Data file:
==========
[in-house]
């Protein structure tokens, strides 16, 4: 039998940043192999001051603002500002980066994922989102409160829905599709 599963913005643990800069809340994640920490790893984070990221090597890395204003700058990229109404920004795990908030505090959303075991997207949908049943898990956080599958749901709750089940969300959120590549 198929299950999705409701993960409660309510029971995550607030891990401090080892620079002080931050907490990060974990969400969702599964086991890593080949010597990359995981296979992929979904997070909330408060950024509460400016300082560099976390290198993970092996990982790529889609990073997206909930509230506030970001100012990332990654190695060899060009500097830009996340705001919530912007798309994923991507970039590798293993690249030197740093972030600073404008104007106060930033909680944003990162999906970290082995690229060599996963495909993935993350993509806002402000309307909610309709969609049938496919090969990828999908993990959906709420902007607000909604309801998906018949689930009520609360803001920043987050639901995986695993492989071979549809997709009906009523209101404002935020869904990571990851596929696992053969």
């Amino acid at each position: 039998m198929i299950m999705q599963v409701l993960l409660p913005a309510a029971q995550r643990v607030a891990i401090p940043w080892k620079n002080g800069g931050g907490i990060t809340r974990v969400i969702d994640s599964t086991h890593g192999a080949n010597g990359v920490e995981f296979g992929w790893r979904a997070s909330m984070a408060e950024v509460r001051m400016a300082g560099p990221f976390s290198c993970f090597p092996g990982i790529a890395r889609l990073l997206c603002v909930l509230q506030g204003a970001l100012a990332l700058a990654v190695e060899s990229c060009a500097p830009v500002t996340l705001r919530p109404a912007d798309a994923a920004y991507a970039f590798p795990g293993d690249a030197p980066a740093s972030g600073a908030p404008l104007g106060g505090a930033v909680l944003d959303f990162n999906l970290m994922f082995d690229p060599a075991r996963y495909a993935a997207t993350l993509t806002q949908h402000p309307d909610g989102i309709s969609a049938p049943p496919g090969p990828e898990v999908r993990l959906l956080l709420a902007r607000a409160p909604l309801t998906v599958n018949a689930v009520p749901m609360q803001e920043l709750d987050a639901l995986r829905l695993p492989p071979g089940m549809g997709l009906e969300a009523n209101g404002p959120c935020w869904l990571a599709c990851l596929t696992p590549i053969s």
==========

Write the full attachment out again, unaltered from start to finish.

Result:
[in-house]
């Protein structure tokens, strides 16, 4: 039998940043192999001051603002500002980066994922989102409160829905599709 599963913005643990800069809340994640920490790893984070990221090597890395204003700058990229109404920004795990908030505090959303075991997207949908049943898990956080599958749901709750089940969300959120590549 198929299950999705409701993960409660309510029971995550607030891990401090080892620079002080931050907490990060974990969400969702599964086991890593080949010597990359995981296979992929979904997070909330408060950024509460400016300082560099976390290198993970092996990982790529889609990073997206909930509230506030970001100012990332990654190695060899060009500097830009996340705001919530912007798309994923991507970039590798293993690249030197740093972030600073404008104007106060930033909680944003990162999906970290082995690229060599996963495909993935993350993509806002402000309307909610309709969609049938496919090969990828999908993990959906709420902007607000909604309801998906018949689930009520609360803001920043987050639901995986695993492989071979549809997709009906009523209101404002935020869904990571990851596929696992053969």
């Amino acid at each position: 039998m198929i299950m999705q599963v409701l993960l409660p913005a309510a029971q995550r643990v607030a891990i401090p940043w080892k620079n002080g800069g931050g907490i990060t809340r974990v969400i969702d994640s599964t086991h890593g192999a080949n010597g990359v920490e995981f296979g992929w790893r979904a997070s909330m984070a408060e950024v509460r001051m400016a300082g560099p990221f976390s290198c993970f090597p092996g990982i790529a890395r889609l990073l997206c603002v909930l509230q506030g204003a970001l100012a990332l700058a990654v190695e060899s990229c060009a500097p830009v500002t996340l705001r919530p109404a912007d798309a994923a920004y991507a970039f590798p795990g293993d690249a030197p980066a740093s972030g600073a908030p404008l104007g106060g505090a930033v909680l944003d959303f990162n999906l970290m994922f082995d690229p060599a075991r996963y495909a993935a997207t993350l993509t806002q949908h402000p309307d909610g989102i309709s969609a049938p049943p496919g090969p990828e898990v999908r993990l959906l956080l709420a902007r607000a409160p909604l309801t998906v599958n018949a689930v009520p749901m609360q803001e920043l709750d987050a639901l995986r829905l695993p492989p071979g089940m549809g997709l009906e969300a009523n209101g404002p959120c935020w869904l990571a599709c990851l596929t696992p590549i053969s």